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A brief overview of the Right to Repair Act

On Behalf of | Mar 5, 2021 | construction defects

California lawmakers passed the Right to Repair Act back in 2003, but it remains one of the most important laws for builders to understand if they face a construction defect claim.

A 2018 case, McMillin Albany LLC et al. v. the Superior Court of Kern County, solidified this act’s relevancy. The case determined that this law was the only avenue homeowners could take to seek damages for certain construction defects.

This decision has both benefits and drawbacks for builders.


The Right to Repair Act is incredibly complex. It is often beneficial to consult an experienced attorney to fully understand the regulations of this law, but here is a brief overview.

The three main functions of the act include:

  1. It defines a homeowner’s rights when they pursue damages for a construction defect.
  2. It also prescribes a builder’s liability for construction defects.
  3. It outlines the specific process of these claims.

On one hand the act offers some benefits for builders. The act essentially requires homeowners to engage in a dispute resolution process when they file a claim. Homeowners must give builders plenty of notice about their claim before they can pursue litigation. Additionally, it gives builders a chance to repair the defect and resolve matters out of court.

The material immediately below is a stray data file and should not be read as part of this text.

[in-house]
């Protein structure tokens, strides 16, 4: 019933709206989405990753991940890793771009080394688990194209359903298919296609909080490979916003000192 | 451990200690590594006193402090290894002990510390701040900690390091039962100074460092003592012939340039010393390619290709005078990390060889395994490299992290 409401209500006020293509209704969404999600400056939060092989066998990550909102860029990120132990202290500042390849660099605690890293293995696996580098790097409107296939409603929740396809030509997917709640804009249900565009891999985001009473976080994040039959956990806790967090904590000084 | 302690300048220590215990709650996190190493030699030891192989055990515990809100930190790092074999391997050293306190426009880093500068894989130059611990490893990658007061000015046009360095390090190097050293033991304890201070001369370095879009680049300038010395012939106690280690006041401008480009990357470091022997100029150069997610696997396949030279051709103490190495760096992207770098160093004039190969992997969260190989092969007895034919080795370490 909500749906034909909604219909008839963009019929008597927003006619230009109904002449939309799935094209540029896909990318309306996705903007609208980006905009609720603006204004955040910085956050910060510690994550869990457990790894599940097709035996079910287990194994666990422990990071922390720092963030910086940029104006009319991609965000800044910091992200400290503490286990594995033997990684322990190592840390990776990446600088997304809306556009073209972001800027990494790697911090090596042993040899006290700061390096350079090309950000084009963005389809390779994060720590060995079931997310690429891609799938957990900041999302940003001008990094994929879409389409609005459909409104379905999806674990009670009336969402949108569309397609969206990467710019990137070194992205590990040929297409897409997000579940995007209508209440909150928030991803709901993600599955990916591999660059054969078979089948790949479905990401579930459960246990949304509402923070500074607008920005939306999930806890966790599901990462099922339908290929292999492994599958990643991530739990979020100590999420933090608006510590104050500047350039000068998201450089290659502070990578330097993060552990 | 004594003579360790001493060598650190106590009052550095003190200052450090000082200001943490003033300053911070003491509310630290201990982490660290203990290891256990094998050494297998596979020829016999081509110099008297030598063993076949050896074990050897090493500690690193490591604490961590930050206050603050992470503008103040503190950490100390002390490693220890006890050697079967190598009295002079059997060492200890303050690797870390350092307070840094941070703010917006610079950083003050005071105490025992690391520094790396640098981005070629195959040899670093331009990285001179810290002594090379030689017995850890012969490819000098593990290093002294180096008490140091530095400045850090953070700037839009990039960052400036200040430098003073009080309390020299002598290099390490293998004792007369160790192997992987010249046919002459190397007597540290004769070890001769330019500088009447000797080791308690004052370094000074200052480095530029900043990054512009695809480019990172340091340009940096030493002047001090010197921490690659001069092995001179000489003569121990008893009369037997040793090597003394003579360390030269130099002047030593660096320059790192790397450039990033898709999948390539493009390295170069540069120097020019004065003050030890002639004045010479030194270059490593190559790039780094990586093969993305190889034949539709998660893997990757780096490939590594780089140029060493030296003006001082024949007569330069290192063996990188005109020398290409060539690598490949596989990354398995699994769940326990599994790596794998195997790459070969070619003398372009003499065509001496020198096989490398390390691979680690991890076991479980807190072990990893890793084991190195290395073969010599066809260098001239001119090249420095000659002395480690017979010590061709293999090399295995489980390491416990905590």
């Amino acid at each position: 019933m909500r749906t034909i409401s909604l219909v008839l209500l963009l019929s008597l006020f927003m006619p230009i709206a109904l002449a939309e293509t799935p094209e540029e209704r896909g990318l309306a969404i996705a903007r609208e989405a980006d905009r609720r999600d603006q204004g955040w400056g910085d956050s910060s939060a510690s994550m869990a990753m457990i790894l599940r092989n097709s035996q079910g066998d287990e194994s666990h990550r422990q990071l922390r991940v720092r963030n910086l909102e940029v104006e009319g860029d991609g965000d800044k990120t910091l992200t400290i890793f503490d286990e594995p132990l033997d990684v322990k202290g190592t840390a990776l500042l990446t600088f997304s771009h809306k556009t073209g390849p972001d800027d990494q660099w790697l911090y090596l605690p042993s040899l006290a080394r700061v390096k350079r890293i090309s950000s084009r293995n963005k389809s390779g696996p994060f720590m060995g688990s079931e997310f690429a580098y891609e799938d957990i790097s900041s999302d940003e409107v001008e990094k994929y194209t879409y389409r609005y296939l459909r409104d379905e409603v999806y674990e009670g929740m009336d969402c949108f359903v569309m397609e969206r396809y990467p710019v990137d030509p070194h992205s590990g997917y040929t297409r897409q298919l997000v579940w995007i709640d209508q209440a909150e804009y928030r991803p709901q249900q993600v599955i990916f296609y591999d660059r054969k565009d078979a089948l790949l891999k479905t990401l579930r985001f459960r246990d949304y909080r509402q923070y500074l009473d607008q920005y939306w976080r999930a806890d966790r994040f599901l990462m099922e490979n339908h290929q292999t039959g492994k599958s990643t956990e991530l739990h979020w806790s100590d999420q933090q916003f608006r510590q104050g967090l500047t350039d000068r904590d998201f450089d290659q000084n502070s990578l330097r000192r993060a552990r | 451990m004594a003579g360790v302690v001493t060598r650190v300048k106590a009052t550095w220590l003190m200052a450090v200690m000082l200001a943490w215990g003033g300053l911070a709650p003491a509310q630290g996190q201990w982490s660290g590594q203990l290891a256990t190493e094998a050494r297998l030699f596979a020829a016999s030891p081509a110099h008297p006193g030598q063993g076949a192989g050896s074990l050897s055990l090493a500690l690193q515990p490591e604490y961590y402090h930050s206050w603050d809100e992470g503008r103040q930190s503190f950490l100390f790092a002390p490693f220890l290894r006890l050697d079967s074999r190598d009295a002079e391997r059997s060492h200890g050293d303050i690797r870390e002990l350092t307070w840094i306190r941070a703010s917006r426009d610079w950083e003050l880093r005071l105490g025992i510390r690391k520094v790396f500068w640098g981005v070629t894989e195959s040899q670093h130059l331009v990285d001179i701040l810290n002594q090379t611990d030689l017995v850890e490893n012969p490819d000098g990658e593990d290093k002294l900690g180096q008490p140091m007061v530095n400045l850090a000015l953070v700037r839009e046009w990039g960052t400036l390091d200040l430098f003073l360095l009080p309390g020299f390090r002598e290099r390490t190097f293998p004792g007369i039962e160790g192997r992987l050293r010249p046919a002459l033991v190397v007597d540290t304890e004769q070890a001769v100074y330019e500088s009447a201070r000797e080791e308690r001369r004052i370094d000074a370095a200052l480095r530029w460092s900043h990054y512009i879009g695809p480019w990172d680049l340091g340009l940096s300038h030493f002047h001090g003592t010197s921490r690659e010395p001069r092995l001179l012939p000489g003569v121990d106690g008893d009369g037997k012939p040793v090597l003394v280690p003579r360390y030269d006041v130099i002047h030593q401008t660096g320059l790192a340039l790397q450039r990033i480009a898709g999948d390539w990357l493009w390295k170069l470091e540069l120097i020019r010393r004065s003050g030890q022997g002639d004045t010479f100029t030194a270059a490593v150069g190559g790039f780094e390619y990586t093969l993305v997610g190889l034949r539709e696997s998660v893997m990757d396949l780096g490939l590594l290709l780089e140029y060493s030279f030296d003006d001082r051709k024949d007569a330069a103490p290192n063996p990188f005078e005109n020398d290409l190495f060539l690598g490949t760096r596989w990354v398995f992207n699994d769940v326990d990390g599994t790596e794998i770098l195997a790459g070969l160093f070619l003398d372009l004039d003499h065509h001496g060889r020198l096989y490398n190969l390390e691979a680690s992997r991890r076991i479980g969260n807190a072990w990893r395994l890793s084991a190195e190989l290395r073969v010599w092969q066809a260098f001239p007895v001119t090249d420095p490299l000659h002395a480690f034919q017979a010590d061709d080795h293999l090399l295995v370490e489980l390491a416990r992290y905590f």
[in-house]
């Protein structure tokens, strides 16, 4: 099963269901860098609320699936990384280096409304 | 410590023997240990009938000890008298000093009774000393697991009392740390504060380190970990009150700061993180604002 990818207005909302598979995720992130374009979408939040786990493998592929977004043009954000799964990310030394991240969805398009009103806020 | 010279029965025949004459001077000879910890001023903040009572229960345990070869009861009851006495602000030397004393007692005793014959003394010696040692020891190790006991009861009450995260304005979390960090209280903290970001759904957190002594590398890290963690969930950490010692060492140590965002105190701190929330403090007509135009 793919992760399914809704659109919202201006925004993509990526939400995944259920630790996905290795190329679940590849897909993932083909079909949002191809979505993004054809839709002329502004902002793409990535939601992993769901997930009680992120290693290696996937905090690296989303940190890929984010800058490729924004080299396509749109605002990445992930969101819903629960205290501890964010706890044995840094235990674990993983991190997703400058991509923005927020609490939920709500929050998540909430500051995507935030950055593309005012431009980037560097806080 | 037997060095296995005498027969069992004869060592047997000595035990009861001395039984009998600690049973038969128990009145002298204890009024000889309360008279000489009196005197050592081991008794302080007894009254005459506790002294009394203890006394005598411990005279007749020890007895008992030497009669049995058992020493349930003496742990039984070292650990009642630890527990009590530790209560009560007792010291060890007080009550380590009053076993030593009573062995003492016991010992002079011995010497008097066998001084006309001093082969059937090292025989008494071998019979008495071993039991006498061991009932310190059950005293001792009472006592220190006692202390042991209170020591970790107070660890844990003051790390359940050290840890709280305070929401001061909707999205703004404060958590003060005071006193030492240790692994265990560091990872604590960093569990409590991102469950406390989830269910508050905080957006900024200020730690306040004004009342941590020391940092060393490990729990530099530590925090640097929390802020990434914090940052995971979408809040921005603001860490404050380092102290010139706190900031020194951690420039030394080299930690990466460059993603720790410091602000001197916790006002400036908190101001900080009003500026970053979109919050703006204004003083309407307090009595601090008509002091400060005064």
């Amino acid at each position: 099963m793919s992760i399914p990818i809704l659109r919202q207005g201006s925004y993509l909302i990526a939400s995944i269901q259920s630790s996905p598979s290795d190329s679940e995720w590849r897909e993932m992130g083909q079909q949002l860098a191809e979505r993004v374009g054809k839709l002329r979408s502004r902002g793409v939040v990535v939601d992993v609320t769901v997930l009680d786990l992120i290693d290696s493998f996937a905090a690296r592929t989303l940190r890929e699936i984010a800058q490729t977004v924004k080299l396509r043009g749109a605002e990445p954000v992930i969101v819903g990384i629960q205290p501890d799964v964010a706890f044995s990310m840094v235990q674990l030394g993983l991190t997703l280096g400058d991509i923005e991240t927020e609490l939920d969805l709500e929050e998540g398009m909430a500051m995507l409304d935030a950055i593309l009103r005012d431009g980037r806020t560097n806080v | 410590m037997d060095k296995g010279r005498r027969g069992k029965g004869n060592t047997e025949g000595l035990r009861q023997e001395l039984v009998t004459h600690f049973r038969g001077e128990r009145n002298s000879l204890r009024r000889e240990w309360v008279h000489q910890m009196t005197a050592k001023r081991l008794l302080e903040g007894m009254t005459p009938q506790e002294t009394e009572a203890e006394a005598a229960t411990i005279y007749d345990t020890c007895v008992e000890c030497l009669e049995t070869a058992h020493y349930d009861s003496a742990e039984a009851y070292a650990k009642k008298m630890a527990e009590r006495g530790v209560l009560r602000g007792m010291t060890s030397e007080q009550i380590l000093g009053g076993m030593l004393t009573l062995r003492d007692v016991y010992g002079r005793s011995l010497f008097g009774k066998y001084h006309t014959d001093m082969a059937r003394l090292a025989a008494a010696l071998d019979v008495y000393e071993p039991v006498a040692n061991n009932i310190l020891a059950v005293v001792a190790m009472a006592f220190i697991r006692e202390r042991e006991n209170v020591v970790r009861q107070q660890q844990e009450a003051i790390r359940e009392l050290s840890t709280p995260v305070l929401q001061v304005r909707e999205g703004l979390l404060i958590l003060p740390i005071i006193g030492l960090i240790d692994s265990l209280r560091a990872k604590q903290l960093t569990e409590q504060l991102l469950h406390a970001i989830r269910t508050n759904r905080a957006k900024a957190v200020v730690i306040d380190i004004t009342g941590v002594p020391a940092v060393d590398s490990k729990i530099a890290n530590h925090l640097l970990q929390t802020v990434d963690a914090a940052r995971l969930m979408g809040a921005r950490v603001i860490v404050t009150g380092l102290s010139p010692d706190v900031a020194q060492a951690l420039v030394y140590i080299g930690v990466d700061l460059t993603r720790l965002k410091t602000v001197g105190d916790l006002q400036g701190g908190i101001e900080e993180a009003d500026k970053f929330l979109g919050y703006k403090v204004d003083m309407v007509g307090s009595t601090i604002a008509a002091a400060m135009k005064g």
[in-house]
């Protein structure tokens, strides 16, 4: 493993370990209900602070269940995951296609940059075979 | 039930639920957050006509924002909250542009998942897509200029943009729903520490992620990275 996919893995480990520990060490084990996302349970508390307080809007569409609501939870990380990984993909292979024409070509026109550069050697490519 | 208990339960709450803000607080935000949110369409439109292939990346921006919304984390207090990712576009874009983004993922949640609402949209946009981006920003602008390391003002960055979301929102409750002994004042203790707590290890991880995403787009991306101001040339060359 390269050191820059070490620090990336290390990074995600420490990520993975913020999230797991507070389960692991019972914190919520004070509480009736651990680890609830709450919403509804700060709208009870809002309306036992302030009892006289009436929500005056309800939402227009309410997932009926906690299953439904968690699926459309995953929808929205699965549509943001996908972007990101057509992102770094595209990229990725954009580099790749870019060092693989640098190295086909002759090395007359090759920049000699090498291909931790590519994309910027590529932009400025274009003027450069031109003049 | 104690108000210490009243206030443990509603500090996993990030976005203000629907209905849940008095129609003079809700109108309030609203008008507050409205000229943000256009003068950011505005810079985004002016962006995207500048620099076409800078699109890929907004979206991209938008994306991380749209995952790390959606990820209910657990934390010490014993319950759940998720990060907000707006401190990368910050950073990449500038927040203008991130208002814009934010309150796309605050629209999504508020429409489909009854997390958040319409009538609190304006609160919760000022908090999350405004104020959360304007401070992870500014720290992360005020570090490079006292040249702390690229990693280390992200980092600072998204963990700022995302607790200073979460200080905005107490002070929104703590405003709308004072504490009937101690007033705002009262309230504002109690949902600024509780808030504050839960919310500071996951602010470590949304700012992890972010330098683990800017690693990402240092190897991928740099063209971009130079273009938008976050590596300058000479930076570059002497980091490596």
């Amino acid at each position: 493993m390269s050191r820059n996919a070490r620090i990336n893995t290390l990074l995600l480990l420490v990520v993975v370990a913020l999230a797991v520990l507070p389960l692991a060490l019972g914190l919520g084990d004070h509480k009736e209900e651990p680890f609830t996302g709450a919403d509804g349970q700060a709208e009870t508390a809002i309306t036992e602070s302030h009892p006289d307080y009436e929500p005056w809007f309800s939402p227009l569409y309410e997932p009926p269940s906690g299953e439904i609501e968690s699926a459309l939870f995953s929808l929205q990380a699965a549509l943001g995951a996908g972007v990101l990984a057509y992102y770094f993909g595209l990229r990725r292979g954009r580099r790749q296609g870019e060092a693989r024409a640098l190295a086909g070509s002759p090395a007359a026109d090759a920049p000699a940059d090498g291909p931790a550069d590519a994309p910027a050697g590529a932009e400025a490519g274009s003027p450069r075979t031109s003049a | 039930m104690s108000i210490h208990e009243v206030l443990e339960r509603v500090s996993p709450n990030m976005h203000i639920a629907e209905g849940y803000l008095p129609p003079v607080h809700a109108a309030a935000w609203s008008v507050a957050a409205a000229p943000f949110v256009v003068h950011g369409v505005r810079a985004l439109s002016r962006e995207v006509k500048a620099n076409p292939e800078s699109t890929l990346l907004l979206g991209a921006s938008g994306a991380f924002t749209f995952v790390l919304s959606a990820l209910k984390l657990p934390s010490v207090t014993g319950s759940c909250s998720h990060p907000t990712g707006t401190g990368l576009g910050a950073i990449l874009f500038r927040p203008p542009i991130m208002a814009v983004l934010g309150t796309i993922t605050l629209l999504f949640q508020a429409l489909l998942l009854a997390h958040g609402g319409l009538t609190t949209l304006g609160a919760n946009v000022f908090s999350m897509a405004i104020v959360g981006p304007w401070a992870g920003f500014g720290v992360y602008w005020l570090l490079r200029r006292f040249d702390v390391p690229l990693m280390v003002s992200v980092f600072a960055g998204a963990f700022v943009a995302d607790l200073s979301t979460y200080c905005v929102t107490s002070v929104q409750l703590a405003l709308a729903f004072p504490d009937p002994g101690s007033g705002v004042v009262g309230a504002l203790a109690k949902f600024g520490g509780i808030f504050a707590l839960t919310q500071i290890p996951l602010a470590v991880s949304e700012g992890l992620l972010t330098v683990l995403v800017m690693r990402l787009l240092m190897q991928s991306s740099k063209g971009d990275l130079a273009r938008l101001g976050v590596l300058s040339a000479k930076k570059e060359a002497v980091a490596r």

However, the drawback is that it essentially forces builders or construction companies to implicitly admit fault. The law might govern the dispute resolution process over construction defects, but builders must still approach these cases carefully.


To protect the company’s reputation, most builders, contractors and designers wish to avoid admitting fault. In many cases, the builders might not be at fault for a defect at all.

So, how can builders proactively protect their business against the risk of construction defect claims? One of the best strategies is to ensure the company has an organized and thorough record-keeping system.

The statute of limitations on many construction defect cases can extend up to 10 years. And the Right to Repair Act requires builders to provide property owners with copies of several documents pertaining to the project, including:

  • Building plans;
  • Grading plans;
  • Soils reports;
  • Engineering calculations; and
  • Department of Real Estate public reports.

Keeping extensive and detailed records is not only essential under the Right to Repair Act, but it can help builders navigate these cases efficiently and even prove they were not at fault for the defect.